Posted by lex, on April 1, 2008 *
The United States, with 4.5% of the world’s population, pays 22% of the budget for the good works of our friends at the United Nations. It pays 27% of the peacekeeping budget – this is apart from operations in Iraq and Afghanistan.
The US economy is a significant engine of worldwide economic growth, contributing over the last 20 years to the emergence of new economies in the developing world which have lifted hundreds of millions of people from existential poverty.
During the Cold War, the US spent an average of 6.7% of its GDP on NATO – an organization designed to protect Western Europeans from collectivist tyranny. In their own defense, Europeans spent an average of 3.5% of their GDP. American sacrifices not only protected Western Europe, they set the conditions for the eventual liberation and liberalization of Eastern Europe. When Europe proved incapable – once again – of stopping a genocide on its doorstep, American combat power – once again – stepped in to stop the bloodshed.
US contributions in the intellectual sphere have led to the award thus far of 270 Nobel prizes. The next closest country to contribute to the advancement of the human race – the UK – had 101.
In recent years, the US government gave $15 billion in foreign aid. The American people, giving through private means, added another $34 billion to overseas causes. In absolute terms, we are both the most generous state and generous people in the world. Aid to Africa alone has more than trebled over the last decade.
Four hundred thousands of our sons gave their lives combating fascism and militarism in World War II. Thirty-six thousand died protecting South Koreans from the sere pleasures of Kim Il Sung’s socialist worker’s paradise. Another 55,000 died giving the Pacific Rim a chance to join the free world. Almost 4500 have given their last full measure of devotion liberating the Iraqi and Afghan people from those who would thrust one or another tyrannical boot to their necks.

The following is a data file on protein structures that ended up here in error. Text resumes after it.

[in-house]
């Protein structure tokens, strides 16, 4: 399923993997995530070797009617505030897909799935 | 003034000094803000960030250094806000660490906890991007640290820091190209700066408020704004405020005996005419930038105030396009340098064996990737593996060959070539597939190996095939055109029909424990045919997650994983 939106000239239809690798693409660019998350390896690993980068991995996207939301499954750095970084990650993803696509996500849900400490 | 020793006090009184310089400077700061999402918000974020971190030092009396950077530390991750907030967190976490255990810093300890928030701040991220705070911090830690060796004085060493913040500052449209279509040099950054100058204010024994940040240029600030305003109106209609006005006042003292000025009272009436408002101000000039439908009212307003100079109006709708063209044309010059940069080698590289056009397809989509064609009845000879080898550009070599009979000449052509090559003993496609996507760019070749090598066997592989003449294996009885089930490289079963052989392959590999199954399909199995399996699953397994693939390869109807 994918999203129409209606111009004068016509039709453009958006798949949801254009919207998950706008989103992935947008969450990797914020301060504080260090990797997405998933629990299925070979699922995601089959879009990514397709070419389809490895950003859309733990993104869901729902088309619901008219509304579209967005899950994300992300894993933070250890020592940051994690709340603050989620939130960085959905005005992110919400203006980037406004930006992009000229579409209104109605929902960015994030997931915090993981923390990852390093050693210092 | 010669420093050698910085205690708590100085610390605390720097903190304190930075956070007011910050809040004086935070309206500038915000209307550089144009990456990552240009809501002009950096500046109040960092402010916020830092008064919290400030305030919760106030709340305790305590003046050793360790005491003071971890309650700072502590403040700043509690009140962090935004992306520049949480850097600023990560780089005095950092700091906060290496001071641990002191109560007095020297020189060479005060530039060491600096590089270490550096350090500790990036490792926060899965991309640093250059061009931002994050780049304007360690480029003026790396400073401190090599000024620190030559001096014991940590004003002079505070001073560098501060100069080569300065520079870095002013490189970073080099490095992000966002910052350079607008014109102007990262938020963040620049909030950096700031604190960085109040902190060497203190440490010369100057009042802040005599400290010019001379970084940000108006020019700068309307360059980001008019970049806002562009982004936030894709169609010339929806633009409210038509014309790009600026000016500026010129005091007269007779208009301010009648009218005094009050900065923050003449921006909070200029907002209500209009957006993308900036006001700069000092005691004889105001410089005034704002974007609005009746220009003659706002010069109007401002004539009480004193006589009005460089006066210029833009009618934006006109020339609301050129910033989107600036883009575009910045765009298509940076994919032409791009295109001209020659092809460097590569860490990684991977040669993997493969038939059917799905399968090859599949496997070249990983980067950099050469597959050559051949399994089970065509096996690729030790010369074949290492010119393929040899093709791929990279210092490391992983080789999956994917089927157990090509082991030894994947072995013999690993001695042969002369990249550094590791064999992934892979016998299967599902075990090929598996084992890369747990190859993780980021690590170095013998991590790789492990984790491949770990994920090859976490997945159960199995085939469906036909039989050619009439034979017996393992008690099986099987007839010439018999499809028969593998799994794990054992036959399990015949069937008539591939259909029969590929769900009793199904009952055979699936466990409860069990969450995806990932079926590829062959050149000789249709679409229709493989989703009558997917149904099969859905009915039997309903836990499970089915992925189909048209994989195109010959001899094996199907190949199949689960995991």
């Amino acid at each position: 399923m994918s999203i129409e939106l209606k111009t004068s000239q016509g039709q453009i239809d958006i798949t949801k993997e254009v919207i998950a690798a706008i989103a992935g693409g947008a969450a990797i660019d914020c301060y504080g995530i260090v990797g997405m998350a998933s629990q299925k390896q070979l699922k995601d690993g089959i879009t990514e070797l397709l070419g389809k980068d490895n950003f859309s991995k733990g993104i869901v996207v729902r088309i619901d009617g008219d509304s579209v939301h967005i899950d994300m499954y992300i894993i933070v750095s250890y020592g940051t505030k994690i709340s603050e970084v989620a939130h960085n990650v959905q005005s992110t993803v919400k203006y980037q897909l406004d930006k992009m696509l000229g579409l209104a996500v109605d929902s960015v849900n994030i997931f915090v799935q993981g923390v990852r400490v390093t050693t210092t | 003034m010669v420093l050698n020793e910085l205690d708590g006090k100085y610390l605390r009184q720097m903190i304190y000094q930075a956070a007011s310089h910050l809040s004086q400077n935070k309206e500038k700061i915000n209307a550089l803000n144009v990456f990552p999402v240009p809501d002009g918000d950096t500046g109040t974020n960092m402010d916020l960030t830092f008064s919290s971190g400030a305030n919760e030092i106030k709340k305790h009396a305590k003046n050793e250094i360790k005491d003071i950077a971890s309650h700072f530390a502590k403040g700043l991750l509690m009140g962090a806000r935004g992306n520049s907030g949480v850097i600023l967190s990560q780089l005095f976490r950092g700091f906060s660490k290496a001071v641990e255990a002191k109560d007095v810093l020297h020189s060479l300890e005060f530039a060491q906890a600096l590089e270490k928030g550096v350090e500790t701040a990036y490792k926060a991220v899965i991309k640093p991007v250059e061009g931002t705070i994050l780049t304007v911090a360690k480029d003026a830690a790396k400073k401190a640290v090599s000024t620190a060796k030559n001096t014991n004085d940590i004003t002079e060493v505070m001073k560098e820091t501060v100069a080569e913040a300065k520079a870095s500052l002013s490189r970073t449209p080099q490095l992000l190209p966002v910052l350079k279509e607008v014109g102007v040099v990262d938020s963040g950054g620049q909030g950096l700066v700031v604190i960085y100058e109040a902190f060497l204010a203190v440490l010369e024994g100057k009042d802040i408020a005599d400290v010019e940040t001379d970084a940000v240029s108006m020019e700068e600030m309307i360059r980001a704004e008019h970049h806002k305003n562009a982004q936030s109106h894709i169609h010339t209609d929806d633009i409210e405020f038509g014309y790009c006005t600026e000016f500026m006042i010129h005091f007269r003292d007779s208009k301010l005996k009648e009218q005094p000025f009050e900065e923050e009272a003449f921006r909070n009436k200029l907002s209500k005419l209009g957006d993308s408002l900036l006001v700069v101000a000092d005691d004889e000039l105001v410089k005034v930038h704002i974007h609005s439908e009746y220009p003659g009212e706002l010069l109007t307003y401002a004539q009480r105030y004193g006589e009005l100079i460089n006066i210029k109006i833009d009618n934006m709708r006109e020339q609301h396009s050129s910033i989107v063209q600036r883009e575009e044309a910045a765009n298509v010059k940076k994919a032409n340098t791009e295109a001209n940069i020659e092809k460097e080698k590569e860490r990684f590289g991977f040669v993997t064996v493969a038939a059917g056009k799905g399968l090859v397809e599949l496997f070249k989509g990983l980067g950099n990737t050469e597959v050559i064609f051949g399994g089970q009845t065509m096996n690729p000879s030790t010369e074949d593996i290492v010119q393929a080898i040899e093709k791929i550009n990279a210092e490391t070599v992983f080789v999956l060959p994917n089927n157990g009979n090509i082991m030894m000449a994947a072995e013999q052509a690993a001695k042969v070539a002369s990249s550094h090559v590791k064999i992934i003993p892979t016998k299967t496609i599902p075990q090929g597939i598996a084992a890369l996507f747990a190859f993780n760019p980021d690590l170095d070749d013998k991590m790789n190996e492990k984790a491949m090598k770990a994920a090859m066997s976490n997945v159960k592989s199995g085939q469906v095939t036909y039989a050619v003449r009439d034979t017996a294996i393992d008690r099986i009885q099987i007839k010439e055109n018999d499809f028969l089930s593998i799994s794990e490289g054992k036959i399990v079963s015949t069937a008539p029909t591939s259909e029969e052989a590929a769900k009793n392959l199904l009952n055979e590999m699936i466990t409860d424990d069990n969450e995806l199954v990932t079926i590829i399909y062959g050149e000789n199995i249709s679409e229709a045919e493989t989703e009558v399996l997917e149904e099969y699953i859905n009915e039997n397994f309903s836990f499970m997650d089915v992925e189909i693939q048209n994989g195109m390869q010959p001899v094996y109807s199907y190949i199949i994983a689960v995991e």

No man is compelled to tip his hat to any other here. Individual rights are held in common, regardless of gender, race, creed or condition. We have built a society wherein a citizen’s prospects are limited only by his gifts and ambition. We argue among ourselves continuously, sometimes bitterly. But there are no Belfasts here, no Kosovos, no Mogadishus. Ordinary people live their lives in security and dignity – things we take for granted, but which are beacons of light to the world’s darkest corners.
None of which makes us perfect. But it does rather make this chart interesting:
It doesn’t really surprise me all that much that people have a positive view of Germany. They engineer and sell wonderful gear at a fair price and make an international habit of simultaneously being both inoffensive and apologetic. Much like second place Japan. Those gone looking for reasons to take offense really have to dig when it comes to Germany and Japan. At least since US troops came to visit and decided to stay, 60-odd years ago. And one might as well have a positive opinion of the EU. All of those busy little Belgian bureaucrats running around in their bunny-print jammies can’t help but engender positive feelings. France and Britain are loved for what they once were, while the BRIC countries are loved for what they might in time come to be.
What surprises me, given our culture, history and contributions, is how many people the fact that 47% of our own citizens believe that the US is a “mainly negative” influence on the world. Not as contrasted against some Platonic ideal, but in direct competition with Russia, for one example. Landing us just ahead of North Korea and Pakistan. For heaven’s sake.
I wonder who these Americans are?
Update: For those who don’t read comments, I’ve been corrected on the spread of the poll pool.
Update 2: Reading through the article’s pdf again, I see that my original observation was not so very far off the mark:
When asked for their views of their own country’s influence in the world, Japanese citizens are the most modest of those polled, with only 36 percent saying Japan is having a mainly positive influence. Americans come next with only 56 percent saying the US is having a positive influence. Conversely, fully 91 percent of Chinese citizens and 78 percent of Russian citizens say their country is having a positive influence.
At the risk of committing public math, that leaves us with 44 percent of US citizens who either don’t know, or who believe that the US contribution to the world is mainly negative.
* Lex also had an illustration but the Wayback Machine failed to capture it – It is most likely the chart from the first link. – Ed.